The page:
Shampoos and Topical Creams

Another option is to try to stimulate more hair growth, which can make your hair thicker and more evenly distributed across your head. Thicker, fuller hair doesn’t always impact your hairline, but it might, particularly if the line is actively receding or changing shape. Encouraging new growth can help things go back to how they were before.

A number of thickening creams and shampoos are available for purchase in many places, most without a prescription. Stronger hair growth medications are sometimes available, too, but usually only on the recommendation of a medical professional, and usually only in cases where hair loss or line issues are the result of some sort of condition or illness.

Thickening products are usually sold as creams or gels that you rub into your hair and scalp periodically, as frequently as once a day but usually at least once a week. They can range from the inexpensive to the very pricey, and results typically vary a lot from person to person. In most cases they’re only temporary, too, and good results depend on constant use.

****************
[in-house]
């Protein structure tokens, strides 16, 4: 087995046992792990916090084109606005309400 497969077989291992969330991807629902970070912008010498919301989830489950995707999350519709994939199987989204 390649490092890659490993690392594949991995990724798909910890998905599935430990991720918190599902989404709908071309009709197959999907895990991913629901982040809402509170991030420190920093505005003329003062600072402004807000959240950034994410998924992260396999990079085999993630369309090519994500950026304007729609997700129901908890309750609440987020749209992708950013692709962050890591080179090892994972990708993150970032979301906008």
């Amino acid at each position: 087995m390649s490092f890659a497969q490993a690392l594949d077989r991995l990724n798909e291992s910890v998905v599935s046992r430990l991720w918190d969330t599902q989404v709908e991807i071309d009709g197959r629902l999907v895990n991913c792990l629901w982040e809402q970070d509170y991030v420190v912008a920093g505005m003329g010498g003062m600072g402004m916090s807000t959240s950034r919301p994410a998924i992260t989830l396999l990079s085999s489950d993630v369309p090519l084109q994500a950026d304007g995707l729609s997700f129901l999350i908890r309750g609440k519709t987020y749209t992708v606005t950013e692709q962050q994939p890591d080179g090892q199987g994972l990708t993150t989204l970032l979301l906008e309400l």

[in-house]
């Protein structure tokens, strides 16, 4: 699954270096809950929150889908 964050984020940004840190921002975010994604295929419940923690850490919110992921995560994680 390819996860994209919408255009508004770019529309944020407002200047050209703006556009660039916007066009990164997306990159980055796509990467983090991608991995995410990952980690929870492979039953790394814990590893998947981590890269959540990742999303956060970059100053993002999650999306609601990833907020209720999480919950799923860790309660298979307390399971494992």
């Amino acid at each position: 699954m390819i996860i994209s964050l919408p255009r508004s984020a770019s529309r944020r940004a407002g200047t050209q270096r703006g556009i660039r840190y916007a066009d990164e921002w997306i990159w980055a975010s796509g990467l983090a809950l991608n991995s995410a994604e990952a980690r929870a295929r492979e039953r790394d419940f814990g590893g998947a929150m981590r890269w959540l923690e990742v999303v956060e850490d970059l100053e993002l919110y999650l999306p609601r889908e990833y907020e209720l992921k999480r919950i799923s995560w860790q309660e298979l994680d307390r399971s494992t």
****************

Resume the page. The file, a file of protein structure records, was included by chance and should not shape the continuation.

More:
Wigs and Other Masking Measures

In some cases the easiest thing to do with a bad hairline is just to cover it up or disguise it, like with a wig or false hair extensions. These aren’t true fixes in that your hairline is still usually bad; the problem isn’t usually noticeable, though, so it may appear fixed. Wigs and extensions can also be a fun way to try out new styles, cuts, and even colors without much commitment.

Surgical Intervention

Hairlines that prove particularly troublesome may need more permanent solutions. Surgical implants are used in some places to actually alter a person’s pattern of hair growth, and in many instances can actually encourage new growth, too. These procedures attempt to place real or synthetic hair onto someone's head, usually by stitching it into place, though hair follicle transplants can also be done in some cases. Treatments tend to be very expensive and time-consuming, though in most cases they do get more or less dependable results.

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Discussion Comments
By SarahSon — On Oct 20, 2012